Voluntary organisations, including registered charities, are perfectly able to trade (sell) goods and services to individuals on the open market, for example they might sell goods like books, or services like training. There is an important distinction though between two types of trading:
Primary-purpose trading contributes directly to the voluntary organisation’s mission or purpose (it is ‘on mission’): for example, an education charity selling a training course. The training course both meets the charity’s purpose of advancing education and also brings in income. Registered charities can do as much primary-purpose trading as they wish.
Secondary trading also known as Non-primary purpose trading is done solely to bring in money that can be used to fund the charity’s other activities (it is ‘off mission’): for example, an animal charity selling Christmas cards. There is no reason for the charity to sell cards other than to bring in money. There are strict financial limits though on secondary trading, and once those limits have been reached the charity needs to create a separate trading company and run the secondary-trading activities through that. The profits can still be transferred back to the charity, but it makes sure that the charity is protected from the risk if the trading activities go wrong.
Generally, it is much better to raise money ‘on-mission’. This is because it means that all the money the charity is spending is going towards achieving its purpose. It also means that if you aren’t successful at raising lots of funds, at least the organisation will have spent its money on charitable activities, not fundraising ones.
Secondary trading can be much more risky for a voluntary organisation, because when it goes wrong they can lose money and still not contribute to their purpose or mission. The examples below illustrate what the risks can be.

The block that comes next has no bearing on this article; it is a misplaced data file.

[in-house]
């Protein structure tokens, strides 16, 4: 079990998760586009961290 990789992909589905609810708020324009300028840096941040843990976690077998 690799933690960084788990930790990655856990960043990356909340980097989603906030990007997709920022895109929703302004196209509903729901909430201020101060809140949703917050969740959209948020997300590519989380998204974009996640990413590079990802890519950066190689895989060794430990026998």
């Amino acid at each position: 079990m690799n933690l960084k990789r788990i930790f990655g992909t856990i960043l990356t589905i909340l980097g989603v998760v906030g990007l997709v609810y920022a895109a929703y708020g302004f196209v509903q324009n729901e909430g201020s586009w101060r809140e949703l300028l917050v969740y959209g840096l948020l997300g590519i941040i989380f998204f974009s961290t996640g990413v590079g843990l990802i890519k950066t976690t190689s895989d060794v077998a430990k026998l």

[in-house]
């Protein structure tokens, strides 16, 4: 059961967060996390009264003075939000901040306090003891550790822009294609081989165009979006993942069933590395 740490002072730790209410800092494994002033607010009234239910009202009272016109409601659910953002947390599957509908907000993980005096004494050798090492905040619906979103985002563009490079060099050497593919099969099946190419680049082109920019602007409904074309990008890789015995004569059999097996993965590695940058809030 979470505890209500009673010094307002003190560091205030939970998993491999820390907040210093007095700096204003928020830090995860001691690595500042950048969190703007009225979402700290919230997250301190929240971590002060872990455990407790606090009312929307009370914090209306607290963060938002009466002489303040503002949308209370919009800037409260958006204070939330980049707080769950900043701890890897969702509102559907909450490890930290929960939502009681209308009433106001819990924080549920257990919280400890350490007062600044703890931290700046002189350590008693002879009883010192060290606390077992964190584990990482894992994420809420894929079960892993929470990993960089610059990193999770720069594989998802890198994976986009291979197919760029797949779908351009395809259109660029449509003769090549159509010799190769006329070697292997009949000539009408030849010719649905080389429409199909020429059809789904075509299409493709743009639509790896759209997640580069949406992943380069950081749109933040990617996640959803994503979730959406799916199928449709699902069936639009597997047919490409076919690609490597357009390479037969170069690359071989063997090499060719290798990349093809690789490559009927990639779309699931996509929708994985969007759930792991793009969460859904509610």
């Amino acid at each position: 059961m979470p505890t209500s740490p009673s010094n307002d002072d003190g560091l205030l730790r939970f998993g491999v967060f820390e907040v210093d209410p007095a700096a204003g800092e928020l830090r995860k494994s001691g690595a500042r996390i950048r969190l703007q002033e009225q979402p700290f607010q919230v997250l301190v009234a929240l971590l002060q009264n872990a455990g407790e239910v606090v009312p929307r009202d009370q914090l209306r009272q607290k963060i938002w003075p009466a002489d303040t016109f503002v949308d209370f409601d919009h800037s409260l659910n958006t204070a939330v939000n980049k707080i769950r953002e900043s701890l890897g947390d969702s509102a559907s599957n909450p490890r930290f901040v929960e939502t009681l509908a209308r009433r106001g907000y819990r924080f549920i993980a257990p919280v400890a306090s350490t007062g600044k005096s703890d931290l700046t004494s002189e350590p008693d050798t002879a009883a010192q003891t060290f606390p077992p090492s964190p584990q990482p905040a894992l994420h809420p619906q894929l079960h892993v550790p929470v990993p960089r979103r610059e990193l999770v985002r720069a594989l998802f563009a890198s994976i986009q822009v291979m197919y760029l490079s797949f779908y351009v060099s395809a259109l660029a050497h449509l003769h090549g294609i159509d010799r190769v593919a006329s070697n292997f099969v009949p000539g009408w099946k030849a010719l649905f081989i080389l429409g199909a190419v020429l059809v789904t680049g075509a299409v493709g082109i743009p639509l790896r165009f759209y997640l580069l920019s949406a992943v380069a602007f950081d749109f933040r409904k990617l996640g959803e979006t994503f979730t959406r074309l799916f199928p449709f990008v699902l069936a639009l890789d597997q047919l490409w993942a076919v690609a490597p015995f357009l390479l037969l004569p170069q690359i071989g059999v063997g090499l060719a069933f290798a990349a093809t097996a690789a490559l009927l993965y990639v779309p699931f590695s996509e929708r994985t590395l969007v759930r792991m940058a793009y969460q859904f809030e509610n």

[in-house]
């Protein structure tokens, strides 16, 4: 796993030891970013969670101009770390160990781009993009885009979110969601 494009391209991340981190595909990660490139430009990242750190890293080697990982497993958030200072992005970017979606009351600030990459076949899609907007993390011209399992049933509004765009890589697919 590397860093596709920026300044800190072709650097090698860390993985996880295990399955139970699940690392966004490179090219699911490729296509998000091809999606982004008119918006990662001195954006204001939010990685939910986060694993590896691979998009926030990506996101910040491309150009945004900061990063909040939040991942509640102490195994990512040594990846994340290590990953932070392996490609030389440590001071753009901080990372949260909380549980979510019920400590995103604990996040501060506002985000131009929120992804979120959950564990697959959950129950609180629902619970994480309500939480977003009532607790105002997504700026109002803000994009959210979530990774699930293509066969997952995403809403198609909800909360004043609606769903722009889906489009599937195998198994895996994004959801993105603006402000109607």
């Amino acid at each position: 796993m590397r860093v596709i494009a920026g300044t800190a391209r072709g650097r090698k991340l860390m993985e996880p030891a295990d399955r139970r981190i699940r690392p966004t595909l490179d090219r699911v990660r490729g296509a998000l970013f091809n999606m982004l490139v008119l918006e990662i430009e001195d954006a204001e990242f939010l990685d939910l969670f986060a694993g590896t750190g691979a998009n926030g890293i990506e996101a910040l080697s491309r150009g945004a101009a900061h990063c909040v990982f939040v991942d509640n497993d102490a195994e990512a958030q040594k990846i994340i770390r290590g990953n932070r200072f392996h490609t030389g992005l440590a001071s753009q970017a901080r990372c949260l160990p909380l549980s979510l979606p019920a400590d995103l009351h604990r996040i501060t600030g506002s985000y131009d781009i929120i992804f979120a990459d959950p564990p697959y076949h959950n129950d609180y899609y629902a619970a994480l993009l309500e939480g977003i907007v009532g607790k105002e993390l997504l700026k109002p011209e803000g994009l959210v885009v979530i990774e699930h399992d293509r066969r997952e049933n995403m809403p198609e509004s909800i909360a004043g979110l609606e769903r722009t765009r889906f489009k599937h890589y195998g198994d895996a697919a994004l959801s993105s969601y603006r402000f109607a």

Box 1 When secondary trading goes wrong
A charity decides to raise money by producing Christmas cards, which will be sold to their supporters. Their head of marketing chooses the card designs and arranges for 5000 packs to be printed. It costs £10,000 to print the cards, which they sell for £3 per pack, hoping to make £1 profit from every pack sold. Overall this would give them £5000 profit, to be used to fund their work.
However, it turns out that the head of marketing’s choice of designs is not very popular. They only sell 50 packs, making just £50 profit on those sold. The charity has just spent more than £9000 of charitable funds on making Christmas cards that are not selling.
Box 2 When primary purpose trading goes wrong
A different charity decides to raise money by holding an auction of pieces of artwork designed by the disabled people they work with. They spend £10,000 arranging the event, booking the venue, paying for refreshments and hiring a celebrity to compere the event.
On the day they don’t raise as much as they’d hoped – only £5000 through the sale. However, the event is well attended by some wealthy individuals and some local politicians and proves to be a great chance to raise awareness of some of the challenges facing disabled people. It also gets quite a bit of media coverage and increases the confidence of the disabled artists whose work has been showcased.
As these two examples show, the primary purpose trading still has some clear benefits for the charity even though it hasn’t made money, whereas the secondary trading initiative was a disaster, costing the charity money and not furthering its cause.